Equities  

Tactical allocation benefits

Our preferred developed world stock market for 2015 is Japan. Japanese stocks are attractive on several fronts. First, the sharp depreciation in the Japanese yen has boosted the competitiveness of corporate Japan versus its global peers. Second, Japanese companies are becoming more shareholder-friendly, raising the prospect of a sustained increase in their return on equity. The third reason is linked to valuations. The Japanese stock market rally has so far been fuelled by a rise in corporate earnings rather than the expansion of earnings multiples seen in other equity markets; this makes the valuation of the Japanese market increasingly attractive.

By contrast, in the US, corporate profits – rather than valuation multiples - need to improve to drive markets higher. With the economy growing steadily, job creation strong, and disposable income rising thanks to falling energy costs, we see the potential for earnings growth in a number of US industry sectors.

The outlook for Europe remains mixed. I believe the investment climate for stocks should steadily improve as the ECB is becoming ever more aggressive in its bid to avert deflation. What is more, the weak euro should improve the competitiveness of the region’s exporters, which in turn could boost corporate earnings. But risks remain – the shifting political climate in Greece (and the UK) is among our key concerns and could prove to be a source of market volatility.

When it comes to industry sectors, I prefer consumer discretionary and technology stocks. Lower fuel costs should translate into higher consumer spending – in the US and elsewhere – boosting earnings among consumer-facing companies. The tech sector’s prospects, meanwhile, should be underpinned by healthy levels of capital expenditure. We remain cautious on energy-related stocks and materials companies for the time being given the ructions in commodity markets.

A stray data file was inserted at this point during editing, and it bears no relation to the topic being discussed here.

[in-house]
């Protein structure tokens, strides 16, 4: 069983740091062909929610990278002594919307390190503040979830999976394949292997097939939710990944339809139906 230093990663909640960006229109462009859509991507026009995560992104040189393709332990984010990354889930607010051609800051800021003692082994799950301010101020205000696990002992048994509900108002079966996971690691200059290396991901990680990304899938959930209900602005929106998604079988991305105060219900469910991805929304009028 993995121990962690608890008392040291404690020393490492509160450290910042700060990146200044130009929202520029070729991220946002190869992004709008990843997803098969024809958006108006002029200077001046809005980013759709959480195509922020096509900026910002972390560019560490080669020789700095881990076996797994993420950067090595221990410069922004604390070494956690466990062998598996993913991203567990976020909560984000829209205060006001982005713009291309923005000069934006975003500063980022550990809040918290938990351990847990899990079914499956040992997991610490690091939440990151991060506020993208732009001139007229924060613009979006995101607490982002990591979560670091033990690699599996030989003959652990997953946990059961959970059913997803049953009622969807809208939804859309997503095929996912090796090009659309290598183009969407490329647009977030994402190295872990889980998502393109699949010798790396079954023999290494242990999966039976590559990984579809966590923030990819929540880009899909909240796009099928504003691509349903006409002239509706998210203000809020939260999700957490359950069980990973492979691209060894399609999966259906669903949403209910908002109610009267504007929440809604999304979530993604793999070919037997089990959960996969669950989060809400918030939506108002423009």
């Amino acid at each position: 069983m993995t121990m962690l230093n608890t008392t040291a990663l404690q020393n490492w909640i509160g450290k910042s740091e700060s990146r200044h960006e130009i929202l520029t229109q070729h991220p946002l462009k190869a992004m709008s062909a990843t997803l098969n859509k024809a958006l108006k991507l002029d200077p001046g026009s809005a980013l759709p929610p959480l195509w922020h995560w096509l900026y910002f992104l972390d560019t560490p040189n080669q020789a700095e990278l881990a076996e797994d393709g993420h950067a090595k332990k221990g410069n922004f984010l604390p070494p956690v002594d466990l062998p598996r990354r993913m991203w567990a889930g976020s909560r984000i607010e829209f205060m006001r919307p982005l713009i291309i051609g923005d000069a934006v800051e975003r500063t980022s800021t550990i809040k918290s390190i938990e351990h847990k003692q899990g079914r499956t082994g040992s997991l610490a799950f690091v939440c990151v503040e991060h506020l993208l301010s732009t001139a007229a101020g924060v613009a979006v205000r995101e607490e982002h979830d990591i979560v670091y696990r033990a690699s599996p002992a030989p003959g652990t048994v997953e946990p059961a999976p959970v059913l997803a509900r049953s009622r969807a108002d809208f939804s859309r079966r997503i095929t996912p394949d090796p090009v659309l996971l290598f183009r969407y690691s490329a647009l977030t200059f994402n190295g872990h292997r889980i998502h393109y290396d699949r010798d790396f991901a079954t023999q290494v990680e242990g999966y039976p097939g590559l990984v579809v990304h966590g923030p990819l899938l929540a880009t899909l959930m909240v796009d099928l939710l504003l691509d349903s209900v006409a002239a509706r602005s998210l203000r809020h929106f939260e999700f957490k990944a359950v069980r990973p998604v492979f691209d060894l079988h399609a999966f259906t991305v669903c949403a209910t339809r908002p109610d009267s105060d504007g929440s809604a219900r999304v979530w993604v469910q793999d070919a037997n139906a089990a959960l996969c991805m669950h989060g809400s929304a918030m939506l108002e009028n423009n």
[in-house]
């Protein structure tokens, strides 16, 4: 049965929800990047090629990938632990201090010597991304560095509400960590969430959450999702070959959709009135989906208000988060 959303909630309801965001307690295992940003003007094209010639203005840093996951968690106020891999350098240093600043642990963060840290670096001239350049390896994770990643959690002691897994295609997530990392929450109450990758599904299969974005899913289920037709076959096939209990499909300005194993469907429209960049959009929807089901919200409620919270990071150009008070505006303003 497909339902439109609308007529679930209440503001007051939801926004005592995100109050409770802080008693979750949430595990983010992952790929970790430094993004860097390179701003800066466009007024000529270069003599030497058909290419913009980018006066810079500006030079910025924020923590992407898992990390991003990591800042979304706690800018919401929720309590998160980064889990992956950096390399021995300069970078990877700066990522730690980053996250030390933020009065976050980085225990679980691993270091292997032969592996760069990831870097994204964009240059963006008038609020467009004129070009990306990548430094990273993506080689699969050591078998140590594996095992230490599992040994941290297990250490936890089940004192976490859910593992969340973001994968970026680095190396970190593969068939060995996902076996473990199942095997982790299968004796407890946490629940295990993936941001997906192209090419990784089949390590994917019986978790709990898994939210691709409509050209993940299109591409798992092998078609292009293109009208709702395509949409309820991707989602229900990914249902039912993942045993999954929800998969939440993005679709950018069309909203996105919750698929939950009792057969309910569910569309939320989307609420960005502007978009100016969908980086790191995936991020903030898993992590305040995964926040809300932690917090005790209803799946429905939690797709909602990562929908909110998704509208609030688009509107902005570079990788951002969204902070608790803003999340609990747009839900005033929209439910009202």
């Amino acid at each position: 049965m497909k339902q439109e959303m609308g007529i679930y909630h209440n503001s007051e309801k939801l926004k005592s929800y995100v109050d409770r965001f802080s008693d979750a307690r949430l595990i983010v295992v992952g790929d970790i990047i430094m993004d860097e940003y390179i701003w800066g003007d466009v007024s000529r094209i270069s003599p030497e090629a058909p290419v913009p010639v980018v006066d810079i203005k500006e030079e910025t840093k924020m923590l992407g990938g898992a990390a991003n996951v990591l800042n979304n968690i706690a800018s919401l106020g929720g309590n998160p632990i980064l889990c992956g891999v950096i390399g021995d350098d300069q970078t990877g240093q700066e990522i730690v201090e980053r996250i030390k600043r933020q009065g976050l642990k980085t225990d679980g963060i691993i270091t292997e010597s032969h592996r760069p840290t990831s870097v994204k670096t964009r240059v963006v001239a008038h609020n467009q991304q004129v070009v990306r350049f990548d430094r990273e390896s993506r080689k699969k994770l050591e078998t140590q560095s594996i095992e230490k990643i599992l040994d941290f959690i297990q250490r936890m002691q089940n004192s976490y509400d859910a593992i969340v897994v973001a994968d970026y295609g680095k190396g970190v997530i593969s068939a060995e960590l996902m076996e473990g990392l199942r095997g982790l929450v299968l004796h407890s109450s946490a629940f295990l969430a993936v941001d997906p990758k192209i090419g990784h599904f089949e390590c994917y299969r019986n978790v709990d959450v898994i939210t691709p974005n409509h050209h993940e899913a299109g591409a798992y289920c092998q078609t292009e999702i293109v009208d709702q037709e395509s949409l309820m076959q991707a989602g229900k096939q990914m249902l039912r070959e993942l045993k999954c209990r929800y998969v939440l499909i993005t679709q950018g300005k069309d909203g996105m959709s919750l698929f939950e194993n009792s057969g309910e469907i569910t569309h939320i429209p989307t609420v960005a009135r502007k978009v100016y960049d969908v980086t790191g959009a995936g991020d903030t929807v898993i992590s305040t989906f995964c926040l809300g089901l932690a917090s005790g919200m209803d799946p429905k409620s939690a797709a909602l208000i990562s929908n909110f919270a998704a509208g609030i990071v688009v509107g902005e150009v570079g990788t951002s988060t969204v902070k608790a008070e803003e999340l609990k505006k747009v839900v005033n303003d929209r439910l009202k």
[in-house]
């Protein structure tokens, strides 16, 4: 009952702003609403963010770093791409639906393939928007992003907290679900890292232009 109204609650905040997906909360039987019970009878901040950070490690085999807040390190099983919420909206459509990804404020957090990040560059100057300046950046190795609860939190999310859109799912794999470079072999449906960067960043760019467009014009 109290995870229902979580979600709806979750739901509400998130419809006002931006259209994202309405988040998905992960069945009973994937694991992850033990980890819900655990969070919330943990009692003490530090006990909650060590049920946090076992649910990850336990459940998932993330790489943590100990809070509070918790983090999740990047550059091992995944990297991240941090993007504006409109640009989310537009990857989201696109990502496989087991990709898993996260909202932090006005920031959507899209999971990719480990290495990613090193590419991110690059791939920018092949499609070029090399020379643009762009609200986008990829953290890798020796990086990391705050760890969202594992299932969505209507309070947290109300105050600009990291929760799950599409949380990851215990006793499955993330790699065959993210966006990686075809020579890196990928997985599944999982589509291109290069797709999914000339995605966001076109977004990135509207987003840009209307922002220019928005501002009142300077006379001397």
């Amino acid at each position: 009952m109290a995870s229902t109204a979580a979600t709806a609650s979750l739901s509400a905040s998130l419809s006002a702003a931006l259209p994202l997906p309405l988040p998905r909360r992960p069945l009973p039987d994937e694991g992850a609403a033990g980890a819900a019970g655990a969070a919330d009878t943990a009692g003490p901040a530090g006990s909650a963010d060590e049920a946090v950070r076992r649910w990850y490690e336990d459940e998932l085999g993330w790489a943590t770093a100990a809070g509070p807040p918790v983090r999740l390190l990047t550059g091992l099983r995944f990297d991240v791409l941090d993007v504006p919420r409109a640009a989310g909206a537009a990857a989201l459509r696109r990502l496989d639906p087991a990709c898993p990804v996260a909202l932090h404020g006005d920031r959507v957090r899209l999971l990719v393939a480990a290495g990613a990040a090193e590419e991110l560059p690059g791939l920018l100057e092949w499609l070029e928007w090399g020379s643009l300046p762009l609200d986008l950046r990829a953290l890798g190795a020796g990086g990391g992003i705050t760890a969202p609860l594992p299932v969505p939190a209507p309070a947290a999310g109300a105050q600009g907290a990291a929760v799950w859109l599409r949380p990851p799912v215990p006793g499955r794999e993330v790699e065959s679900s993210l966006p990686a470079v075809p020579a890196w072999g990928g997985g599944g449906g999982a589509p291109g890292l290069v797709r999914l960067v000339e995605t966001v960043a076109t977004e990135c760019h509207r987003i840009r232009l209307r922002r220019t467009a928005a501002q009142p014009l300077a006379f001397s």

The outlook for emerging market stocks is improving, but not for every sector or country as the recent fall in the price of oil and other commodities is a mixed blessing for the asset class. Valuations are compelling in some areas, but in many cases there are few fundamental reasons pointing to gains this year. The markets of countries whose competitive positions have improved thanks to weaker currencies and structural reforms are likely to deliver healthy returns. Markets that are home to companies that benefit from falling oil prices (India, Korea, Taiwan) look better positioned than those that are dominated by commodity exporters (Russia, Brazil).

In fixed income, government bonds do not look especially appealing. But with economic growth and inflation likely to be modest and ultra-easy monetary policies of both the ECB and BoJ countering the Fed’s withdrawal of monetary support, we do not expect a dramatic rise in bond yields. Investment grade bonds are also unlikely to see much in the way of selling pressure as investor appetite for yield should persist. The recent sell-off in corporate speculative-grade debt, meanwhile, could throw up investment opportunities as yields are at attractive levels even though investors should be wary of growing financial pressures among issuers in the shale oil sector.